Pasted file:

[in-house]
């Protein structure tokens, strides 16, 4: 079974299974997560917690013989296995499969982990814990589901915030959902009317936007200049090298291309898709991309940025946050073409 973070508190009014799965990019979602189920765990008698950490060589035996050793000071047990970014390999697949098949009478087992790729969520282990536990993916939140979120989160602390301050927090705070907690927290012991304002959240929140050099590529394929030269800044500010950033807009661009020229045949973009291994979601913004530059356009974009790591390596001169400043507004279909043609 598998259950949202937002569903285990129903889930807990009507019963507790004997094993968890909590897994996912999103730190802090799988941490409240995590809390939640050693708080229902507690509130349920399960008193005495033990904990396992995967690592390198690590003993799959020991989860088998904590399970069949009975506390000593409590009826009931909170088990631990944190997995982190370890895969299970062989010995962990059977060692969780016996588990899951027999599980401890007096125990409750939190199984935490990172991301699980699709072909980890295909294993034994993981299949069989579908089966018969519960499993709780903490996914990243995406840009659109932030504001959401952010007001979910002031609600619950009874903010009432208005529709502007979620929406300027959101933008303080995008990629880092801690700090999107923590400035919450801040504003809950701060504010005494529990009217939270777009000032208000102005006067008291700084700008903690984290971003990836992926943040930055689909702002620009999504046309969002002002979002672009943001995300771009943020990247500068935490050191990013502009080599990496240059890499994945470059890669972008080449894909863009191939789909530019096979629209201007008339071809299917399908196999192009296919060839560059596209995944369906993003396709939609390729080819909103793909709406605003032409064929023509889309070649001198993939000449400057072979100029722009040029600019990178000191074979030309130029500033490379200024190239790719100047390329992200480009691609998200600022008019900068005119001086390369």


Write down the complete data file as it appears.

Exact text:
[in-house]
């Protein structure tokens, strides 16, 4: 079974299974997560917690013989296995499969982990814990589901915030959902009317936007200049090298291309898709991309940025946050073409 973070508190009014799965990019979602189920765990008698950490060589035996050793000071047990970014390999697949098949009478087992790729969520282990536990993916939140979120989160602390301050927090705070907690927290012991304002959240929140050099590529394929030269800044500010950033807009661009020229045949973009291994979601913004530059356009974009790591390596001169400043507004279909043609 598998259950949202937002569903285990129903889930807990009507019963507790004997094993968890909590897994996912999103730190802090799988941490409240995590809390939640050693708080229902507690509130349920399960008193005495033990904990396992995967690592390198690590003993799959020991989860088998904590399970069949009975506390000593409590009826009931909170088990631990944190997995982190370890895969299970062989010995962990059977060692969780016996588990899951027999599980401890007096125990409750939190199984935490990172991301699980699709072909980890295909294993034994993981299949069989579908089966018969519960499993709780903490996914990243995406840009659109932030504001959401952010007001979910002031609600619950009874903010009432208005529709502007979620929406300027959101933008303080995008990629880092801690700090999107923590400035919450801040504003809950701060504010005494529990009217939270777009000032208000102005006067008291700084700008903690984290971003990836992926943040930055689909702002620009999504046309969002002002979002672009943001995300771009943020990247500068935490050191990013502009080599990496240059890499994945470059890669972008080449894909863009191939789909530019096979629209201007008339071809299917399908196999192009296919060839560059596209995944369906993003396709939609390729080819909103793909709406605003032409064929023509889309070649001198993939000449400057072979100029722009040029600019990178000191074979030309130029500033490379200024190239790719100047390329992200480009691609998200600022008019900068005119001086390369």